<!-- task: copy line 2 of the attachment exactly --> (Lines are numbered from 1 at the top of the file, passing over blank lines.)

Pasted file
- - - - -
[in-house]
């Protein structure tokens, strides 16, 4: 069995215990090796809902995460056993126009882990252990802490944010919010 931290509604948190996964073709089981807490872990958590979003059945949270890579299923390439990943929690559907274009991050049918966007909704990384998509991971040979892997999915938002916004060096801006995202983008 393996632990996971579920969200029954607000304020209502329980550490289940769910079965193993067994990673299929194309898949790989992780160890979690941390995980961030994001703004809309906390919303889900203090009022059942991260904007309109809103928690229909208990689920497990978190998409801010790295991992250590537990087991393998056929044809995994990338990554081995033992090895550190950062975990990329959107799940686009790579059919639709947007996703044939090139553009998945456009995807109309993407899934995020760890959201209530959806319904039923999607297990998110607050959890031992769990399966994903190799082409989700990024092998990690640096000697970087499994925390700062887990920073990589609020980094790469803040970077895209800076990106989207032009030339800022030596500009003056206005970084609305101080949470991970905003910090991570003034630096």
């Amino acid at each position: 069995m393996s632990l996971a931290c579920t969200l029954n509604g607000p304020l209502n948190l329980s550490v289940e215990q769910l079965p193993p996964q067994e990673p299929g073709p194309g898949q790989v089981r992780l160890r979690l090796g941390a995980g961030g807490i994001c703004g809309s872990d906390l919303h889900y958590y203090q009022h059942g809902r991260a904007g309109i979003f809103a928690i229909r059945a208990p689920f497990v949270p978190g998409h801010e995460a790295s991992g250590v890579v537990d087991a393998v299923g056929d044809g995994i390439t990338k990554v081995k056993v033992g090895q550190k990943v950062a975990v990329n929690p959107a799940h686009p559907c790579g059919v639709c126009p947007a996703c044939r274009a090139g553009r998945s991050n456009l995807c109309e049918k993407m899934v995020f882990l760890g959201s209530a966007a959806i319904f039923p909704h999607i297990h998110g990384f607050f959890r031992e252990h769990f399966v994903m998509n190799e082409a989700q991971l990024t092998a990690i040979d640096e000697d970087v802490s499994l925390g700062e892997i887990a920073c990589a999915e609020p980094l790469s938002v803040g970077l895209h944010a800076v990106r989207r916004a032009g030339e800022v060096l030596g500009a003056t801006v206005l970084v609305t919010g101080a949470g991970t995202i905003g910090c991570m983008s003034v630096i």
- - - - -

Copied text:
């Protein structure tokens, strides 16, 4: 069995215990090796809902995460056993126009882990252990802490944010919010 931290509604948190996964073709089981807490872990958590979003059945949270890579299923390439990943929690559907274009991050049918966007909704990384998509991971040979892997999915938002916004060096801006995202983008 393996632990996971579920969200029954607000304020209502329980550490289940769910079965193993067994990673299929194309898949790989992780160890979690941390995980961030994001703004809309906390919303889900203090009022059942991260904007309109809103928690229909208990689920497990978190998409801010790295991992250590537990087991393998056929044809995994990338990554081995033992090895550190950062975990990329959107799940686009790579059919639709947007996703044939090139553009998945456009995807109309993407899934995020760890959201209530959806319904039923999607297990998110607050959890031992769990399966994903190799082409989700990024092998990690640096000697970087499994925390700062887990920073990589609020980094790469803040970077895209800076990106989207032009030339800022030596500009003056206005970084609305101080949470991970905003910090991570003034630096």